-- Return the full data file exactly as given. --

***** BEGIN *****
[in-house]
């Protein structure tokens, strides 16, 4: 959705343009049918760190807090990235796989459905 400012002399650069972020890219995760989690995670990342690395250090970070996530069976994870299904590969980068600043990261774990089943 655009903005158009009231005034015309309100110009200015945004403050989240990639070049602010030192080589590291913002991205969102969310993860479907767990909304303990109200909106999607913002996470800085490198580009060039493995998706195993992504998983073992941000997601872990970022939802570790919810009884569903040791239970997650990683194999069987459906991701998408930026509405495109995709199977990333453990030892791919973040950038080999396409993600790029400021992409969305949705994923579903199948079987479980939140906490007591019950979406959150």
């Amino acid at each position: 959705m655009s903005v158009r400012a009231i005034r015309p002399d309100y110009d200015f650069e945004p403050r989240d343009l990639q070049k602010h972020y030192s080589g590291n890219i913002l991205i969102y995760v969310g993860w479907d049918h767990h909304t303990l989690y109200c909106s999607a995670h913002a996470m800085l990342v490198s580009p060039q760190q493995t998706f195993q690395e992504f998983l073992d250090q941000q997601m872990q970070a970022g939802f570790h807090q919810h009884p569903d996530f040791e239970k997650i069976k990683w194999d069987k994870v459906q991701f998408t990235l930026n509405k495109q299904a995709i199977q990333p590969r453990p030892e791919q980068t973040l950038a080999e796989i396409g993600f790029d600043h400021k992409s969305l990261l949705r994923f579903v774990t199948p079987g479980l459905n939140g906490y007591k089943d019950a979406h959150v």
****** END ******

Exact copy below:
[in-house]
């Protein structure tokens, strides 16, 4: 959705343009049918760190807090990235796989459905 400012002399650069972020890219995760989690995670990342690395250090970070996530069976994870299904590969980068600043990261774990089943 655009903005158009009231005034015309309100110009200015945004403050989240990639070049602010030192080589590291913002991205969102969310993860479907767990909304303990109200909106999607913002996470800085490198580009060039493995998706195993992504998983073992941000997601872990970022939802570790919810009884569903040791239970997650990683194999069987459906991701998408930026509405495109995709199977990333453990030892791919973040950038080999396409993600790029400021992409969305949705994923579903199948079987479980939140906490007591019950979406959150």
């Amino acid at each position: 959705m655009s903005v158009r400012a009231i005034r015309p002399d309100y110009d200015f650069e945004p403050r989240d343009l990639q070049k602010h972020y030192s080589g590291n890219i913002l991205i969102y995760v969310g993860w479907d049918h767990h909304t303990l989690y109200c909106s999607a995670h913002a996470m800085l990342v490198s580009p060039q760190q493995t998706f195993q690395e992504f998983l073992d250090q941000q997601m872990q970070a970022g939802f570790h807090q919810h009884p569903d996530f040791e239970k997650i069976k990683w194999d069987k994870v459906q991701f998408t990235l930026n509405k495109q299904a995709i199977q990333p590969r453990p030892e791919q980068t973040l950038a080999e796989i396409g993600f790029d600043h400021k992409s969305l990261l949705r994923f579903v774990t199948p079987g479980l459905n939140g906490y007591k089943d019950a979406h959150v």